Websites give voyeurs view of neighborhood safety

By Alex Veiga, AP Business Writer

LOS ANGELES — I have no reason to feel unsafe in my neighborhood, but I appear to be surrounded by dozens of people convicted of everything from theft and sex crimes to public drunkenness and speeding.Not that I think of my slice of Los Angeles as Wisteria Lane. But the sight of a map pinpointing exactly where these lawbreakers live — or once lived — can rattle your sense of what a safe neighborhood is.

I got some insight into the criminal quotient in my neighborhood on several websites that turn government data into interactive guides of criminal activity.

For home buyers, these sites can be a tempting tool to discern whether a neighborhood is rife with crime, or a great place to raise the kids. But how accurate are the pictures they portray?

One site that debuted Friday is

Created by the folks behind, the new site crunches monthly government data down to the state and county level, says Bryce Lane, president and chief operating officer of

“What we’re really good at is establishing connections across all these different data sets, linking it back to a particular person,” Lane said, acknowledging, however, that some data might be missing. The company also doesn’t tap into federal crime data.

The Neighborhood Watch feature lets you focus your search by address or ZIP code. You can also search by a person’s name or specific home address, and there’s a separate search with a detailed map of registered sex offenders.

Punch in the details and the site generates a map showing small squares that represent each person who resides — or previously resided — in the area and was convicted of a crime at some point. In some cases, the site will turn up people who were arrested, but never convicted.Click on an individual square and you can get the exact address for the person and a description of their violation, among other details.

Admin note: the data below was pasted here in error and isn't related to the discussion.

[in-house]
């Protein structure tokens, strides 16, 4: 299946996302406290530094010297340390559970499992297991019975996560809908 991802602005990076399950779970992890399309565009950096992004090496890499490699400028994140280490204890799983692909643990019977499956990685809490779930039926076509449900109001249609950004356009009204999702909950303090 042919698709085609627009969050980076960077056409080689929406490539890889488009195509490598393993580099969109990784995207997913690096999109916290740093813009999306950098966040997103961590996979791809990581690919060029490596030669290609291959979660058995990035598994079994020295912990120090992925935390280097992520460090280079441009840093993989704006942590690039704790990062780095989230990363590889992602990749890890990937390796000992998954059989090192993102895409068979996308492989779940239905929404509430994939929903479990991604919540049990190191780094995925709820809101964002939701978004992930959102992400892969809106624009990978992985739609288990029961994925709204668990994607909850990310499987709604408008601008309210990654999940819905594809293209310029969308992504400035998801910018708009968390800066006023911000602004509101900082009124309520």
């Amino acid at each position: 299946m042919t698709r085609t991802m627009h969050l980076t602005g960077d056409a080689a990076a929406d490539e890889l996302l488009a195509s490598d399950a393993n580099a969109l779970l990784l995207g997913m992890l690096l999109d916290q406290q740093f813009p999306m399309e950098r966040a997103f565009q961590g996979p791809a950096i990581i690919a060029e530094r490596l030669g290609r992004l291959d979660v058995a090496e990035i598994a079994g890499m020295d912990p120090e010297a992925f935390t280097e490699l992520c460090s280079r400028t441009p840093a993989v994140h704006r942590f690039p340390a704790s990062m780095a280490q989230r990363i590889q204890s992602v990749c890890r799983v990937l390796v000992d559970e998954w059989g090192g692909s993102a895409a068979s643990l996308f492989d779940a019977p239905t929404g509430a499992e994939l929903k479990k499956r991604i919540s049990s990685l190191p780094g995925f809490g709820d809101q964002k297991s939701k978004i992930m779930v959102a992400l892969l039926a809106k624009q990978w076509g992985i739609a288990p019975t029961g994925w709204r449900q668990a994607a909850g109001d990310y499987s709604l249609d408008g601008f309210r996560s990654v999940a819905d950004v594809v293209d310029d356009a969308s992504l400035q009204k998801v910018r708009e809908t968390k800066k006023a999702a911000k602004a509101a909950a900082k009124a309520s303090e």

The results can be eye-opening.

But as I dug deeper into the results I found that many people are listed for traffic violations, or a crime they committed decades ago, maybe in another state. offers a more current snapshot of crime.

In some of the metro areas, such as Los Angeles, the site links to the police department’s website, where users can generate neighborhood maps overlaid with crime data less than a week old.

Some sites take a wider approach, showing crime trends but not specific locations. taps Census data down to the each tract of land. It also works in FBI crime data at a county level. (The site plans to add city-level crime statistics in a few weeks.)

Like the other sites, PolicyMap lets you drill down to the neighborhood level surrounding a specific address. The map, uses a color system to show the degree to which a certain crime has occurred in the area.

PolicyMap also provides other community characteristics. You can see the percentage of campaign contributions that went to senators Barack Obama or John McCain, as well as the area’s ethnic composition, or even the percent of all home loans that were subprime.


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This article by Alex Veiga of the Associated Press was published July 18th, 2008 and appeared in the following publications (and many others).